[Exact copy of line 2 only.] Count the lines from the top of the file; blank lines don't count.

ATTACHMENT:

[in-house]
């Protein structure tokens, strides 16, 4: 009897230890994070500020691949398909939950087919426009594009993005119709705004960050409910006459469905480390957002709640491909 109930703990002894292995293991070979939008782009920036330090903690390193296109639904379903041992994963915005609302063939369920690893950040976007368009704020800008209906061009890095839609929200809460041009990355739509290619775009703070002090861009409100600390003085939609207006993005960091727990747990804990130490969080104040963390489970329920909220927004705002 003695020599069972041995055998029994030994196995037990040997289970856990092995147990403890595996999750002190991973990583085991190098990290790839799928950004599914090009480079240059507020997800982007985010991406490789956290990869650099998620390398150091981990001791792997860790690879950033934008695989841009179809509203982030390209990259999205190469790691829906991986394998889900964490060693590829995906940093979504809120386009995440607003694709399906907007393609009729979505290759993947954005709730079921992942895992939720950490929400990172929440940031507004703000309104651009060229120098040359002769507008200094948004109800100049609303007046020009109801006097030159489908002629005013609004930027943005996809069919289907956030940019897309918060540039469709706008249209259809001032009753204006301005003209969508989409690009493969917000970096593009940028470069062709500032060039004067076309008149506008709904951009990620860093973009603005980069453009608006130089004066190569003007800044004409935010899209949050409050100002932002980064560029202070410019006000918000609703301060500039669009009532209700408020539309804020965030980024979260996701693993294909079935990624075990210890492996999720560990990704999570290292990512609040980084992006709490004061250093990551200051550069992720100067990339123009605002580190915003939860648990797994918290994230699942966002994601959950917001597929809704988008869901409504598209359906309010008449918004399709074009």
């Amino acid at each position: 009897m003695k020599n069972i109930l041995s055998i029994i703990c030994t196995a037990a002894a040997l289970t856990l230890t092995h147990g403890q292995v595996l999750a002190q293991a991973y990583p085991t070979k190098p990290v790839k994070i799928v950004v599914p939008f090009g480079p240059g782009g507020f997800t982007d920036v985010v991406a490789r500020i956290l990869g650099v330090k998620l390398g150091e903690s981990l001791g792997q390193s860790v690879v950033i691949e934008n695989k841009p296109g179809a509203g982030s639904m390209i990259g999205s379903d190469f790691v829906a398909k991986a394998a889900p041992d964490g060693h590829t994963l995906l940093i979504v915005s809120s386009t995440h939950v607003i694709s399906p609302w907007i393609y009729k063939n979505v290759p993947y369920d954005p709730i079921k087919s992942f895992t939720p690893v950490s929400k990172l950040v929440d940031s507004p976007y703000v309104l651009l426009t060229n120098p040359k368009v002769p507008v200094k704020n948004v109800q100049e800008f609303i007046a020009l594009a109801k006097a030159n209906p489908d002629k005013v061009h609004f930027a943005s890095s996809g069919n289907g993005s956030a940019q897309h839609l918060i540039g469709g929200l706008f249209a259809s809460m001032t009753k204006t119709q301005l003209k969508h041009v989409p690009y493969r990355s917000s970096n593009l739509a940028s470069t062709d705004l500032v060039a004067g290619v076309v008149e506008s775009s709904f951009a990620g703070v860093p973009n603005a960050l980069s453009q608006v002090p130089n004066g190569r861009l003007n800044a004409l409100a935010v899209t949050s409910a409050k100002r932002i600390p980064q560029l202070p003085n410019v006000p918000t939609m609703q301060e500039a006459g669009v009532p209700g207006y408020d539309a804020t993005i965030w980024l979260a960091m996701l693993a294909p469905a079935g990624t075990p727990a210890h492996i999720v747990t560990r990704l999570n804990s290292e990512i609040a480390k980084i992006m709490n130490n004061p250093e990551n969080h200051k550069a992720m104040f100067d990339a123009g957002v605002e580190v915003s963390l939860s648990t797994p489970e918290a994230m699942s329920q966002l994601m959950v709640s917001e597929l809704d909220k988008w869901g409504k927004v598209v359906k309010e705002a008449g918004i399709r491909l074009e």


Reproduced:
């Protein structure tokens, strides 16, 4: 009897230890994070500020691949398909939950087919426009594009993005119709705004960050409910006459469905480390957002709640491909 109930703990002894292995293991070979939008782009920036330090903690390193296109639904379903041992994963915005609302063939369920690893950040976007368009704020800008209906061009890095839609929200809460041009990355739509290619775009703070002090861009409100600390003085939609207006993005960091727990747990804990130490969080104040963390489970329920909220927004705002 003695020599069972041995055998029994030994196995037990040997289970856990092995147990403890595996999750002190991973990583085991190098990290790839799928950004599914090009480079240059507020997800982007985010991406490789956290990869650099998620390398150091981990001791792997860790690879950033934008695989841009179809509203982030390209990259999205190469790691829906991986394998889900964490060693590829995906940093979504809120386009995440607003694709399906907007393609009729979505290759993947954005709730079921992942895992939720950490929400990172929440940031507004703000309104651009060229120098040359002769507008200094948004109800100049609303007046020009109801006097030159489908002629005013609004930027943005996809069919289907956030940019897309918060540039469709706008249209259809001032009753204006301005003209969508989409690009493969917000970096593009940028470069062709500032060039004067076309008149506008709904951009990620860093973009603005980069453009608006130089004066190569003007800044004409935010899209949050409050100002932002980064560029202070410019006000918000609703301060500039669009009532209700408020539309804020965030980024979260996701693993294909079935990624075990210890492996999720560990990704999570290292990512609040980084992006709490004061250093990551200051550069992720100067990339123009605002580190915003939860648990797994918290994230699942966002994601959950917001597929809704988008869901409504598209359906309010008449918004399709074009």